The Czech Volkswagen subsidiary Skoda has presented its new corporate strategy until 2030. The most important key statement regarding electric mobility: Skoda confirms at least three more purely electric models by the end of the decade.
In its new roadmap “Next Level – Skoda Strategy 2030”, the carmaker specifies that these three models will be positioned below the Enyaq iV in terms of price and size. With a length of just under 4.7 metres, the latter is a medium-sized electric SUV. The announcement of smaller electric vehicle models fits in with the Czech company’s general prioritisation of expanding their model portfolio in the direction of entry-level segments. Essentially, Skoda wants to “reduce the complexity of the range by 40 per cent in the medium term by gradually electrifying the model range”. In plain language, this means that the variety of internal combustion models will inevitably decrease.
Skoda currently offers three electrified models: In addition to the fully electric Enyaq iV, the manufacturer offers two plug-in hybrids, the Superb iV and the Octavia iV. The company took the fully electric small car Skoda Citigo e iV out of the range in 2020.
In its new roadmap, the brand has now announced its intention to achieve a sales share of fully electric models in Europe of 50 to 70 per cent by 2030, depending on market developments. This is lower than the expectations of its sister company VW, where the board of directors is aiming for a share of purely electric cars in European sales of over 70 per cent by 2030.
Skoda is also working with partners to develop its home country, the Czech Republic, into an electromobility hub. Specifically, all three of Skoda’s Czech plants in Mladá Boleslav, Kvasiny and Vrchlabí are to produce EV components or electric vehicles by 2030. In addition, the Czech car manufacturer wants to work together with partners to build a stable supplier structure for electric mobility.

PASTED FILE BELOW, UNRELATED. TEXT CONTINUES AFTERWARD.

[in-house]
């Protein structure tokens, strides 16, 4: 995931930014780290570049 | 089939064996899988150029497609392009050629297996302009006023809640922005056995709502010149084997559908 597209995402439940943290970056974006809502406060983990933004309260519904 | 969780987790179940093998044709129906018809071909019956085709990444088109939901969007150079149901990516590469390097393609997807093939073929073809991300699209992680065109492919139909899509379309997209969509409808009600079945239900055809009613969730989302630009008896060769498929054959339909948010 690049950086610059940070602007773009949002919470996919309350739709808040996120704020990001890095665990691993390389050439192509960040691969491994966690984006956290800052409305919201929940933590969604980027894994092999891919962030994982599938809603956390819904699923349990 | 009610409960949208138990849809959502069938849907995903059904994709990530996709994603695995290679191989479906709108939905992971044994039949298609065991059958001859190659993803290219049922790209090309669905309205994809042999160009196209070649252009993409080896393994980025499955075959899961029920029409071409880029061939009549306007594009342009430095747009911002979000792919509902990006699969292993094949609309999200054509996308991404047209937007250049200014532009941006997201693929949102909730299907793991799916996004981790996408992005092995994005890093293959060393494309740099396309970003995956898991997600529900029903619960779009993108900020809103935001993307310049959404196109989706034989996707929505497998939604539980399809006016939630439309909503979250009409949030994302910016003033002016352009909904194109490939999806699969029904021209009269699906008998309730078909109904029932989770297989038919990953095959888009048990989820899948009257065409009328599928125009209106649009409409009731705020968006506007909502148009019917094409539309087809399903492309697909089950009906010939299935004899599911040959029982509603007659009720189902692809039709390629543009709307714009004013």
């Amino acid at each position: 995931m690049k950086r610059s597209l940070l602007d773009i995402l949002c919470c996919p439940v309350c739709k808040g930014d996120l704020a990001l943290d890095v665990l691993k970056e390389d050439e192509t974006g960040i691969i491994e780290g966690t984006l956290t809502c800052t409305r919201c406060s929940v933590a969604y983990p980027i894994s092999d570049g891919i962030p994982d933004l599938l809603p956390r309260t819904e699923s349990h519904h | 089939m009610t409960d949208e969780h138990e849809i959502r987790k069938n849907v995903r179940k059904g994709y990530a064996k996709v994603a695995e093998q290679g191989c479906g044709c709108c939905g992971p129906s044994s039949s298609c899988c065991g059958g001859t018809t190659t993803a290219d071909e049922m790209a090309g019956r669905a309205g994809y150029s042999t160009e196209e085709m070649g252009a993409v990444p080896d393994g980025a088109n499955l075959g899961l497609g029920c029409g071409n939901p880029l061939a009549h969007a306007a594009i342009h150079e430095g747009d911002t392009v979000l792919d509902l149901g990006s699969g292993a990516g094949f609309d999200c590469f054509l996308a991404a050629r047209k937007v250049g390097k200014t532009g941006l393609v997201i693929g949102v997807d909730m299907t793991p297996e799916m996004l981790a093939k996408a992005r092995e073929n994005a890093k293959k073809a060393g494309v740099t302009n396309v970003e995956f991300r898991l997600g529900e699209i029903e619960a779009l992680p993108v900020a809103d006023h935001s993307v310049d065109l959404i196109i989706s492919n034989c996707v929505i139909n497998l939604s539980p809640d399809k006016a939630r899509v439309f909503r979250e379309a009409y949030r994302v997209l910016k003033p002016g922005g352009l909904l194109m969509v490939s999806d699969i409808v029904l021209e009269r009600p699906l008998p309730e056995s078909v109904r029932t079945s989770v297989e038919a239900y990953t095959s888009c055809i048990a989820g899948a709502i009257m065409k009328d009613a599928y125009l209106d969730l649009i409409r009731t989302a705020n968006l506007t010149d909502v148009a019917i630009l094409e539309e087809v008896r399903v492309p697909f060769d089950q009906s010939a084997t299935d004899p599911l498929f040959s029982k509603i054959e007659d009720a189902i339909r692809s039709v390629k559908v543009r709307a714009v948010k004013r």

Currently, Skoda is already producing high-voltage traction batteries for the plug-in hybrid models Superb iV and Octavia iV as well as for models of other group brands in the Czech Republic. At the beginning of next year, production of MEB battery systems will also start in Mladá Boleslav for the Enyaq iV.
Skoda also describes the recent introduction of a charging service called Powerpass as a lighthouse project. Under this label, the Czech company offers both a charging service for public charging points and wallboxes for charging at home. It will be available in more than 30 markets and can be used at more than 210,000 charging points in Europe, the company says.
The other targets of the “Next Level – Skoda Strategy 2030” presented by CEO Thomas Schäfer are dedicated to more general topics. For example, the Czech car manufacturer aims to become one of the five best-selling brands in Europe by 2030 and to become the leading European brand in the growth regions of India, Russia and North Africa. The company has responsibility for these regions within the Volkswagen Group.
The company is also continuing to expand its virtual showroom concept – with the goal of selling one in five Skoda cars online by 2025. In Belgium, the Netherlands, Poland and the Czech Republic, customers can already take this option.
Finally, Skoda is taking steps to sharpen its environmental goals. For example, the carmaker aims to reduce its fleet emissions by more than 50 per cent compared to 2020 and to produce its vehicles in a CO2-neutral way in all Czech and Indian plants from 2030. In Vrchlabí, CO2-neutral production has already been underway since the end of last year, the company notes.
Skoda has been part of the Volkswagen Group for 30 years, maintains the above-mentioned three sites in the Czech Republic and also manufactures in China, Russia, Slovakia and India, primarily through Group partnerships, and in Ukraine with a local partner. Around 42,000 people are employed by the brand worldwide.
With reporting by Cora Werwitzke, France.
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